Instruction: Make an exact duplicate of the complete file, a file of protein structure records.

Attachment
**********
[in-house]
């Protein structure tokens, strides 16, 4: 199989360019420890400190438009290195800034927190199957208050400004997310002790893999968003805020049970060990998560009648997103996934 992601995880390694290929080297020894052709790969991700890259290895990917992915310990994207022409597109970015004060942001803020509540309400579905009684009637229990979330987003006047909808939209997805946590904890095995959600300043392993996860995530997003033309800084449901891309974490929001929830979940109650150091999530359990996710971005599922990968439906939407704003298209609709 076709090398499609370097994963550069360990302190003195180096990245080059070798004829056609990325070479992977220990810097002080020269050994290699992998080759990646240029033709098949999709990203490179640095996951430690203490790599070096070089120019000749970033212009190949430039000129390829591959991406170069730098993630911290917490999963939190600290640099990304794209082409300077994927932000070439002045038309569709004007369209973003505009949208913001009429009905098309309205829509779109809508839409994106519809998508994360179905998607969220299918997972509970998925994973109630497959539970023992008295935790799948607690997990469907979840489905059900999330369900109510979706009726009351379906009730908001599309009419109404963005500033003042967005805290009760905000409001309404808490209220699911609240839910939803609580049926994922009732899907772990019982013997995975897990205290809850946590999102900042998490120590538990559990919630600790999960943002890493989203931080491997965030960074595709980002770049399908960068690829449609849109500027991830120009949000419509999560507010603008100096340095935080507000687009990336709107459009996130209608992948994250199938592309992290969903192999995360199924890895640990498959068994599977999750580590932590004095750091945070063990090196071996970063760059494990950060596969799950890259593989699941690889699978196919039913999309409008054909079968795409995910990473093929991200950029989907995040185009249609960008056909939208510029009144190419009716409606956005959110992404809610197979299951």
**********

[in-house]
């Protein structure tokens, strides 16, 4: 199989360019420890400190438009290195800034927190199957208050400004997310002790893999968003805020049970060990998560009648997103996934 992601995880390694290929080297020894052709790969991700890259290895990917992915310990994207022409597109970015004060942001803020509540309400579905009684009637229990979330987003006047909808939209997805946590904890095995959600300043392993996860995530997003033309800084449901891309974490929001929830979940109650150091999530359990996710971005599922990968439906939407704003298209609709 076709090398499609370097994963550069360990302190003195180096990245080059070798004829056609990325070479992977220990810097002080020269050994290699992998080759990646240029033709098949999709990203490179640095996951430690203490790599070096070089120019000749970033212009190949430039000129390829591959991406170069730098993630911290917490999963939190600290640099990304794209082409300077994927932000070439002045038309569709004007369209973003505009949208913001009429009905098309309205829509779109809508839409994106519809998508994360179905998607969220299918997972509970998925994973109630497959539970023992008295935790799948607690997990469907979840489905059900999330369900109510979706009726009351379906009730908001599309009419109404963005500033003042967005805290009760905000409001309404808490209220699911609240839910939803609580049926994922009732899907772990019982013997995975897990205290809850946590999102900042998490120590538990559990919630600790999960943002890493989203931080491997965030960074595709980002770049399908960068690829449609849109500027991830120009949000419509999560507010603008100096340095935080507000687009990336709107459009996130209608992948994250199938592309992290969903192999995360199924890895640990498959068994599977999750580590932590004095750091945070063990090196071996970063760059494990950060596969799950890259593989699941690889699978196919039913999309409008054909079968795409995910990473093929991200950029989907995040185009249609960008056909939208510029009144190419009716409606956005959110992404809610197979299951």